A fully configured Maven pom.xml for a Java EE 5 Web application is shown below. 

Lines [13-18] shows the creation of properties that identify the location of the relevant external files we generated from WLST.

Lines [67-69] shows the use of the <userConfigFile> and <userKeyfile> elements to specify the use of the secure config file authentication model.

Example pom.xml:

   1:  <project xmlns="http://maven.apache.org/POM/4.0.0" xmlns:xsi="http://www.w3.org/2001/XMLSchema-instance"
   2:    xsi:schemaLocation="http://maven.apache.org/POM/4.0.0 http://maven.apache.org/xsd/maven-4.0.0.xsd">
   3:    <modelVersion>4.0.0</modelVersion>
   5:    <groupId>sab.demo.maven</groupId>
   6:    <artifactId>webapp</artifactId>
   7:    <packaging>war</packaging>
   8:    <version>1.0-SNAPSHOT</version>
  10:    <name>webapp JEE5 Webapp</name>
  11:    <url>http://maven.apache.org</url>
  13:    <!-- weblogic-maven-plugin properties -->
  14:    <properties>        
  15:      <weblogic.adminurl>t3://localhost:7001</weblogic.adminurl>    
  16:      <weblogic.configfile>/tmp/wls.config</weblogic.configfile>
  17:      <weblogic.keyfile>/tmp/wls.key</weblogic.keyfile>
  18:    </properties>  
  20:    <dependencies>
  22:      <dependency>
  23:        <groupId>javax.servlet</groupId>
  24:        <artifactId>servlet-api</artifactId>
  25:        <version>2.5</version>
  26:        <scope>provided</scope>
  27:      </dependency>
  29:      <dependency>
  30:        <groupId>javax.servlet.jsp</groupId>
  31:        <artifactId>jsp-api</artifactId>
  32:        <version>2.1</version>
  33:        <scope>provided</scope>
  34:      </dependency>
  36:      <dependency>
  37:        <groupId>junit</groupId>
  38:        <artifactId>junit</artifactId>
  39:        <version>3.8.1</version>
  40:        <scope>test</scope>
  41:      </dependency>
  43:    </dependencies>
  45:    <build>
  46:      <plugins>
  47:        <plugin>
  48:          <groupId>org.apache.maven.plugins</groupId>
  49:          <artifactId>maven-compiler-plugin</artifactId>
  50:          <version>2.0.2</version>
  51:          <configuration>
  52:            <source>1.5</source>
  53:            <target>1.5</target>
  54:          </configuration>
  55:        </plugin>
  57:      <plugin>
  58:          <groupId>com.oracle.weblogic</groupId>         
  59:          <artifactId>weblogic-maven-plugin</artifactId>
  60:          <version>10.3.4</version>
  61:          <configuration>
  62:              <adminurl>${weblogic.adminurl}</adminurl>
  63:              <!--
  64:              <user>${weblogic.user}</user>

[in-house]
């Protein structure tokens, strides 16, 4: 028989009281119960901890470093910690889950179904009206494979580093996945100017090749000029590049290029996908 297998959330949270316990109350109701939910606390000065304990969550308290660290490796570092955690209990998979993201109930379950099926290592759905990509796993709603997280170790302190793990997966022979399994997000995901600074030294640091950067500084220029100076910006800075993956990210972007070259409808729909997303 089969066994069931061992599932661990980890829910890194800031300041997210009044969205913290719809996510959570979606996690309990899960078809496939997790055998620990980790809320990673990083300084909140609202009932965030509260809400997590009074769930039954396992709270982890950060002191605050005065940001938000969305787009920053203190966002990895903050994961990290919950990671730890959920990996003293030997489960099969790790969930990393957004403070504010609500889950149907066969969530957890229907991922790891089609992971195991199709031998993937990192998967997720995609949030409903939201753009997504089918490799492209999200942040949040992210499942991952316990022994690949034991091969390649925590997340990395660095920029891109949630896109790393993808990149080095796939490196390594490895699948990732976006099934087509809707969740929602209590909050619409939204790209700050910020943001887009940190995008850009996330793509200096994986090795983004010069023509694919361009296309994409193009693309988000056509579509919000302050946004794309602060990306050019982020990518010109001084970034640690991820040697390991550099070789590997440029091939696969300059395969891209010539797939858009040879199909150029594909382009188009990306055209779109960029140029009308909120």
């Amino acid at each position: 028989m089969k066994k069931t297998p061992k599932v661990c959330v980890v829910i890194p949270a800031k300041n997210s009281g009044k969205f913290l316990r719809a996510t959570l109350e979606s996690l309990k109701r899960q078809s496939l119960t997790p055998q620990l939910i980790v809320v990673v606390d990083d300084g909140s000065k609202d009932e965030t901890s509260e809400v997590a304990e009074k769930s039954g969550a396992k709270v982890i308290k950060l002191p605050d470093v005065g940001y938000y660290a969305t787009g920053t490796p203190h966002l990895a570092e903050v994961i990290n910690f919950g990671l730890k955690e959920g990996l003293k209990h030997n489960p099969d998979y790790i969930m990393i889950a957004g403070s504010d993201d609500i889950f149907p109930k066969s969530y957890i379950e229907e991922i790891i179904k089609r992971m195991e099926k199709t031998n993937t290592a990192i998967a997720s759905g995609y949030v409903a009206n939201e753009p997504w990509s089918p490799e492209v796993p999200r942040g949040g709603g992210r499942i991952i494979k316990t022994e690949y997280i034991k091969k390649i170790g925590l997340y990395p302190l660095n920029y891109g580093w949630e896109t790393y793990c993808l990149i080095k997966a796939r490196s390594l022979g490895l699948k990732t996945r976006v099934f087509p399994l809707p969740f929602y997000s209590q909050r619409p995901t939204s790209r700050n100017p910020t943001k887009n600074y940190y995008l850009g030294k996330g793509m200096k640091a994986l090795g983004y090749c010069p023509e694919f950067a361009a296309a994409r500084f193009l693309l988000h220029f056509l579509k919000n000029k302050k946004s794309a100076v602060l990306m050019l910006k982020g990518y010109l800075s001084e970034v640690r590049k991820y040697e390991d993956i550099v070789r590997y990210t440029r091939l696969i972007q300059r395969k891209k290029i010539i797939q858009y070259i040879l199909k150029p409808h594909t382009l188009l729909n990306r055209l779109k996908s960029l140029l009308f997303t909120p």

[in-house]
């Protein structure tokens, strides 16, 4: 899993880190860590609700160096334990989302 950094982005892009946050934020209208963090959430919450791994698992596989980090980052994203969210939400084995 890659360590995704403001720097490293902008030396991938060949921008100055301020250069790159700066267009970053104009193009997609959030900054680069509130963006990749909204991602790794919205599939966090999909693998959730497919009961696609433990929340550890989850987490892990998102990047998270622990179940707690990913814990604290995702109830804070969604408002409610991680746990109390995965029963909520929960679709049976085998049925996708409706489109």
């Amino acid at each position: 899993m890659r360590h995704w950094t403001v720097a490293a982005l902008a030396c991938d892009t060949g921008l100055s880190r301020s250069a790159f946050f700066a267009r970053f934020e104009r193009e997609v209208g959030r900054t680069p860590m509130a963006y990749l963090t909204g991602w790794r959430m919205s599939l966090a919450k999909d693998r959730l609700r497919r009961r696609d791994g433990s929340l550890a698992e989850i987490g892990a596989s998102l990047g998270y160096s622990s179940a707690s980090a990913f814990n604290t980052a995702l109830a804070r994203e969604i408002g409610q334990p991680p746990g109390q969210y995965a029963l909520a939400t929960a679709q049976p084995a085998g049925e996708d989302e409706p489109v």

65:              <password>${weblogic.password}</password>                                
  66:              -->
  67:              <!-- Use external connection files --> 
  68:              <userConfigFile>${weblogic.configfile}</userConfigFile>
  69:              <userKeyFile>${weblogic.keyfile}</userKeyFile>            
  70:              <source>
  71:                  ${project.build.directory}/${project.build.finalName}.${project.packaging}
  72:              </source>
  73:              <name>${project.build.finalName}</name>
  74:          </configuration>
  75:       </plugin>    
  77:      </plugins>    
  79:      <finalName>webapp</finalName>
  80:    </build>
  81:  </project>

Verify it Works

With all configuration and installation tasks performed, we can now verify that the weblogic-maven-plugin can successfully connect to the WebLogic Server domain.

To do this, I typically use the weblogic:list-apps goal – this doesn’t perform any deployment operation, but does connect to the target server, authenticates, and returns a list of the currently deployed applications.

The output from executing weblogic:list-apps is shown below.  Note the [INFO] output which shows the underlying weblogic.Deployer command that is issued, in which the –userconfigfile and –userkeyfile parameters are used:

$ mvn weblogic:list-apps
[INFO] Scanning for projects...
[INFO] ------------------------------------------------------------------------
[INFO] Building webapp JEE5 Webapp 1.0-SNAPSHOT
[INFO] ------------------------------------------------------------------------
[INFO] --- weblogic-maven-plugin:10.3.4:list-apps (default-cli) @ webapp ---
weblogic.Deployer invoked with options:  -noexit -adminurl t3://localhost:7001 -userconfigfile /tmp/wls.config -userkeyfile /tmp/wls.key -listapps
jersey-bundle [LibSpecVersion=1.1.1,LibImplVersion=] <ACTIVE VERSION>
jsr311-api [LibSpecVersion=1.1.1,LibImplVersion=1.1.1] <ACTIVE VERSION>
jackson-jaxrs [LibSpecVersion=1.0,LibImplVersion=1.1.1] <ACTIVE VERSION>
jettison [LibSpecVersion=1.1,LibImplVersion=1.1] <ACTIVE VERSION>
jackson-core-asl [LibSpecVersion=1.0,LibImplVersion=1.1.1] <ACTIVE VERSION>
jackson-mapper-asl [LibSpecVersion=1.0,LibImplVersion=1.1.1] <ACTIVE VERSION>
Number of Applications Found : 9
[INFO] ------------------------------------------------------------------------
[INFO] ------------------------------------------------------------------------
[INFO] Total time: 6.150s
[INFO] Finished at: Mon Feb 21 12:31:22 CST 2011
[INFO] Final Memory: 12M/81M
[INFO] ------------------------------------------------------------------------